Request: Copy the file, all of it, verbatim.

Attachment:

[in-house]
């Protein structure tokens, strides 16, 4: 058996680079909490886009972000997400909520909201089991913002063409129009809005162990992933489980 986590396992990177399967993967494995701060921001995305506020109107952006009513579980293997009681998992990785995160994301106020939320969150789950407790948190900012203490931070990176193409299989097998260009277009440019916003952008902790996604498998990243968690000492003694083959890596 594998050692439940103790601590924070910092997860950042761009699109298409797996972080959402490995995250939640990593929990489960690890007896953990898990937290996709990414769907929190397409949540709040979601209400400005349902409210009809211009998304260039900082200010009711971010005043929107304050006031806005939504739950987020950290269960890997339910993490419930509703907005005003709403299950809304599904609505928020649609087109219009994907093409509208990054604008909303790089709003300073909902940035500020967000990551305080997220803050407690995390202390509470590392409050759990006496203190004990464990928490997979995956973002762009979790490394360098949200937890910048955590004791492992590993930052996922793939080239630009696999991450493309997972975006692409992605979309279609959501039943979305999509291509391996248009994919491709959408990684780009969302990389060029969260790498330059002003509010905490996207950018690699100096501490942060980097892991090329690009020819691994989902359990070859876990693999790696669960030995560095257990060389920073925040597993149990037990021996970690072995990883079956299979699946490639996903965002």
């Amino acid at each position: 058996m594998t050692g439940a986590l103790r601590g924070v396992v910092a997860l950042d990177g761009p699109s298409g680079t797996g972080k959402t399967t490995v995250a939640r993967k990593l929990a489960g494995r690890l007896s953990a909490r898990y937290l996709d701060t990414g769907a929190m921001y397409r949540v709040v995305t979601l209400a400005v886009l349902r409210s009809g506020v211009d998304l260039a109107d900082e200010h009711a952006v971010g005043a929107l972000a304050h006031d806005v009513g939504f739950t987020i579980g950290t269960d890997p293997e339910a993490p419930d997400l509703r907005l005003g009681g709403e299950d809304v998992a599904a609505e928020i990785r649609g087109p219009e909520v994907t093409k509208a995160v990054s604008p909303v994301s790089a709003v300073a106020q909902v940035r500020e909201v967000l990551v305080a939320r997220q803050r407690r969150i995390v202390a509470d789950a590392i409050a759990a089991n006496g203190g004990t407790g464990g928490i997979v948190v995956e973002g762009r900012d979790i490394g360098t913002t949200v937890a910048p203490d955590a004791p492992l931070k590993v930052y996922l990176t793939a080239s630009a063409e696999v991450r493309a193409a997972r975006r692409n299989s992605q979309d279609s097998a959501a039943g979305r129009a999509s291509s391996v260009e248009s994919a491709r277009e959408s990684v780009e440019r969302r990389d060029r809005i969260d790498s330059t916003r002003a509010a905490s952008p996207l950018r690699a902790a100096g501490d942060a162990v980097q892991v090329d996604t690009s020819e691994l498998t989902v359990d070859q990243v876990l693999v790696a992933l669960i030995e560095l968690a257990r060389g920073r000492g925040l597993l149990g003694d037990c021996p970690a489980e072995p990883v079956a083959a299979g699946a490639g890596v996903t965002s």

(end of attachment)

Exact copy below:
[in-house]
């Protein structure tokens, strides 16, 4: 058996680079909490886009972000997400909520909201089991913002063409129009809005162990992933489980 986590396992990177399967993967494995701060921001995305506020109107952006009513579980293997009681998992990785995160994301106020939320969150789950407790948190900012203490931070990176193409299989097998260009277009440019916003952008902790996604498998990243968690000492003694083959890596 594998050692439940103790601590924070910092997860950042761009699109298409797996972080959402490995995250939640990593929990489960690890007896953990898990937290996709990414769907929190397409949540709040979601209400400005349902409210009809211009998304260039900082200010009711971010005043929107304050006031806005939504739950987020950290269960890997339910993490419930509703907005005003709403299950809304599904609505928020649609087109219009994907093409509208990054604008909303790089709003300073909902940035500020967000990551305080997220803050407690995390202390509470590392409050759990006496203190004990464990928490997979995956973002762009979790490394360098949200937890910048955590004791492992590993930052996922793939080239630009696999991450493309997972975006692409992605979309279609959501039943979305999509291509391996248009994919491709959408990684780009969302990389060029969260790498330059002003509010905490996207950018690699100096501490942060980097892991090329690009020819691994989902359990070859876990693999790696669960030995560095257990060389920073925040597993149990037990021996970690072995990883079956299979699946490639996903965002």
């Amino acid at each position: 058996m594998t050692g439940a986590l103790r601590g924070v396992v910092a997860l950042d990177g761009p699109s298409g680079t797996g972080k959402t399967t490995v995250a939640r993967k990593l929990a489960g494995r690890l007896s953990a909490r898990y937290l996709d701060t990414g769907a929190m921001y397409r949540v709040v995305t979601l209400a400005v886009l349902r409210s009809g506020v211009d998304l260039a109107d900082e200010h009711a952006v971010g005043a929107l972000a304050h006031d806005v009513g939504f739950t987020i579980g950290t269960d890997p293997e339910a993490p419930d997400l509703r907005l005003g009681g709403e299950d809304v998992a599904a609505e928020i990785r649609g087109p219009e909520v994907t093409k509208a995160v990054s604008p909303v994301s790089a709003v300073a106020q909902v940035r500020e909201v967000l990551v305080a939320r997220q803050r407690r969150i995390v202390a509470d789950a590392i409050a759990a089991n006496g203190g004990t407790g464990g928490i997979v948190v995956e973002g762009r900012d979790i490394g360098t913002t949200v937890a910048p203490d955590a004791p492992l931070k590993v930052y996922l990176t793939a080239s630009a063409e696999v991450r493309a193409a997972r975006r692409n299989s992605q979309d279609s097998a959501a039943g979305r129009a999509s291509s391996v260009e248009s994919a491709r277009e959408s990684v780009e440019r969302r990389d060029r809005i969260d790498s330059t916003r002003a509010a905490s952008p996207l950018r690699a902790a100096g501490d942060a162990v980097q892991v090329d996604t690009s020819e691994l498998t989902v359990d070859q990243v876990l693999v790696a992933l669960i030995e560095l968690a257990r060389g920073r000492g925040l597993l149990g003694d037990c021996p970690a489980e072995p990883v079956a083959a299979g699946a490639g890596v996903t965002s």